Breaking News
More () »

Maine clerks face challenge processing high number of absentee votes

According to the town clerk, of the 8200 people in Cumberland, 6800 are registered voters and 48 percent of them are voting absentee.

CUMBERLAND (NEWS CENTER Maine) – In Cumberland, a jammed ballot machine only slows progress for a second.

On Saturday, hands and ballots were flying at the town office and paper was everywhere.

Votes are being processed but no tabulated results from counting machines will be released until polls close.

“This is our world series and Superbowl, the November election,” said Cumberland town manager, Bill Shane.

His colleague, town clerk Tammy O’Donnell says of the 8200 people in Cumberland, 6800 are registered voters and 48% of them are voting absentee.

“Originally absentee voting was established for people who couldn't get to the polls on Election Day for health reasons,” said “They were going out of town now it's anyone can absentee vote.”

It’s more work for town officials but in Cumberland, absentee voting prevents long lines at the polls during elections.

“We really encourage people to vote absentee because the polling place, it's a very small place,” said Shane.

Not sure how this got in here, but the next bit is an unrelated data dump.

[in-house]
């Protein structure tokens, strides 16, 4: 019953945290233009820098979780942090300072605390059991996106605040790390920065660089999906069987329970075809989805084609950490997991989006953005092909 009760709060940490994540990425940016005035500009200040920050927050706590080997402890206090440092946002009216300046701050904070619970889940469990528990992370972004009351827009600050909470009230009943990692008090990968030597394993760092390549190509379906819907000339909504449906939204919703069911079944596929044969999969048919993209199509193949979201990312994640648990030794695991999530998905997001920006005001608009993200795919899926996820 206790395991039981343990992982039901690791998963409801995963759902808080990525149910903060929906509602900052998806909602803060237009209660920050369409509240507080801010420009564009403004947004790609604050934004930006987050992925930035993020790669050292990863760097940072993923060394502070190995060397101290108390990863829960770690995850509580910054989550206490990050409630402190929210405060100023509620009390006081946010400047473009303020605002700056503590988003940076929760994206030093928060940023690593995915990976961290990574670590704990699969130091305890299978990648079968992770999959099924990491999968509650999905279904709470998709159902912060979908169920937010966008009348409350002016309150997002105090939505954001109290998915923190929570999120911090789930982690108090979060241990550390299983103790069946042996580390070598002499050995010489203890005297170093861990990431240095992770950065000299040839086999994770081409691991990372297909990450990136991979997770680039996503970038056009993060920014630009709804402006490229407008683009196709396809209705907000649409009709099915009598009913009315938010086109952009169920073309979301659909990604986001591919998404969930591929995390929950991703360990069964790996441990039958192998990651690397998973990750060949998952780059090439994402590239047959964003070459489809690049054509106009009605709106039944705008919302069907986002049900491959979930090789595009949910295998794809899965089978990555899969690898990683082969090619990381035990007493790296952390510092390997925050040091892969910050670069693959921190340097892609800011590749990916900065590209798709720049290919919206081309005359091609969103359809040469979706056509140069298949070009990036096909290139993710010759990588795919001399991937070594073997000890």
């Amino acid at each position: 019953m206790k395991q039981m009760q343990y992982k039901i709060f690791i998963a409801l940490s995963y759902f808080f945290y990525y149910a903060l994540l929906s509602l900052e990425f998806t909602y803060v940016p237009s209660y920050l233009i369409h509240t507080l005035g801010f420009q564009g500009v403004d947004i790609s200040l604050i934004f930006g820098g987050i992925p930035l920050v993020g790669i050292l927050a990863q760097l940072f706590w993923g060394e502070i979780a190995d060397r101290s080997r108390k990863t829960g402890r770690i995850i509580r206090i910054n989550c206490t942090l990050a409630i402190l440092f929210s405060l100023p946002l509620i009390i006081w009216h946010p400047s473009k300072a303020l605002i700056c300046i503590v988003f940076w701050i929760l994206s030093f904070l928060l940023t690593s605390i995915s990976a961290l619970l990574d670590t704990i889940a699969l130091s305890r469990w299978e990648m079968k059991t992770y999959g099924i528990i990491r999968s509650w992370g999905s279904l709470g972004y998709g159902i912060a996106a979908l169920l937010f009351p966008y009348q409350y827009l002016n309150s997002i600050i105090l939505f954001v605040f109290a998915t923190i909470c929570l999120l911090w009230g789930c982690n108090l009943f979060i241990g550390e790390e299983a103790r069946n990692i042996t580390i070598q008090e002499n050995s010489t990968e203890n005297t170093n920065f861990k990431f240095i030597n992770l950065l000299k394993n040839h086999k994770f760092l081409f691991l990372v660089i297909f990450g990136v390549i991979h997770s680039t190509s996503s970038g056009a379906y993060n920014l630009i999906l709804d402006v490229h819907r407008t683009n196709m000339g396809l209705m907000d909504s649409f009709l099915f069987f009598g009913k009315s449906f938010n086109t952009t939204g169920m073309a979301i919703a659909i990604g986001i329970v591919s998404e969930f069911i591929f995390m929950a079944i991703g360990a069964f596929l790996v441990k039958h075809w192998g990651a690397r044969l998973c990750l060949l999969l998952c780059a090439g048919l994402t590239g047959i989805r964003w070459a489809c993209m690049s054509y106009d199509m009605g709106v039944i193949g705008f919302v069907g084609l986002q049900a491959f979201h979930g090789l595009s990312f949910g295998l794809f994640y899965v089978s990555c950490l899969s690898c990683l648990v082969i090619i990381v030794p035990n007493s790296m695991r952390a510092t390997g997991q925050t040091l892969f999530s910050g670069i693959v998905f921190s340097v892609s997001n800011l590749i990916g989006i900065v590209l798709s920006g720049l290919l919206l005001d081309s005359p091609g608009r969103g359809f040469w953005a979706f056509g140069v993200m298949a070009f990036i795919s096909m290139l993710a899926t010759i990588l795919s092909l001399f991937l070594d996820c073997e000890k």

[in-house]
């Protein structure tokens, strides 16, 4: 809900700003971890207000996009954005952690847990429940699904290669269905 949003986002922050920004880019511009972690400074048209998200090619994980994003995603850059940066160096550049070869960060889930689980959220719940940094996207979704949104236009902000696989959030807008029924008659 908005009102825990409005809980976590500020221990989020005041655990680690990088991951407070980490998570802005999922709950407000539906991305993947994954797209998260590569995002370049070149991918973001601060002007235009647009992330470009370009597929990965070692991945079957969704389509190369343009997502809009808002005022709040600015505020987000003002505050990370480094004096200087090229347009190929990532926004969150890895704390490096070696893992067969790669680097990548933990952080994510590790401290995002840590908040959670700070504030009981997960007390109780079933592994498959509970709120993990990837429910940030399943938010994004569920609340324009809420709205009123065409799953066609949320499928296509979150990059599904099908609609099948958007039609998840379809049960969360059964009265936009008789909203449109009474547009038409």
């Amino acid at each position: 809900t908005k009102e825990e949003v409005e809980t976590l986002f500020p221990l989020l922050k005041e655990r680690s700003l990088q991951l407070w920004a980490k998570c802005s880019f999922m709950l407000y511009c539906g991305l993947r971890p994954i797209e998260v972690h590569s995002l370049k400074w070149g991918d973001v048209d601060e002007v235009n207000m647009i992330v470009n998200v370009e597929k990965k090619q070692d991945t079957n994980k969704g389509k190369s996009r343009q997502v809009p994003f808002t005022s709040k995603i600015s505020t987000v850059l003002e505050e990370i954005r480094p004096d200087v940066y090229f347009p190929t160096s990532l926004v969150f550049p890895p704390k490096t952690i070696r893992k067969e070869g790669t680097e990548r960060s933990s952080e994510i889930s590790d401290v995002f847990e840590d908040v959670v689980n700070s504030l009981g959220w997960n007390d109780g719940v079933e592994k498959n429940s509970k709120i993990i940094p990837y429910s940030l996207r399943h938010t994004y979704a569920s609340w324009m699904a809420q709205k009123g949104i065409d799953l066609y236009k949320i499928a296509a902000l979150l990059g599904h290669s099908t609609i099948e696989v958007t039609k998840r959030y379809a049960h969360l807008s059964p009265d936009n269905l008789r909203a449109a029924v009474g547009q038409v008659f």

But counting a large number of absentee votes requires a lot of manpower.

O’Donnell told us staff schedules had to be changed and, on Saturday, 14 people were already counting ballots by 9 a.m.

“It seems to be getting more and more challenging each election,” said O’Donnell.

At the town hall in Falmouth, there was a similar story being unfolded with each ballot Saturday.

Over a dozen people were there, carefully opening envelopes.

“We have to hire a few people so financially it is extra for us,” said Ellen Planer, Falmouth’s town clerk.

Planer said she wished the state of Maine allowed true early voting.

Right now only an absentee in-person early voting system exists where voters go to a polling place and fill out an absentee ballot and submit that to be counted.

“If Maine was able to implement early voting where, instead of the voter placing it in an envelope and having an application attached to it and instead come in and put it in a machine, then we wouldn't have to track them. We would lock the ballots up at night, they would be done,” said Planer.

Either way, early voting like that isn't an option during this midterm election, that's stacking itself up like a presidential year, at least in terms of turnout.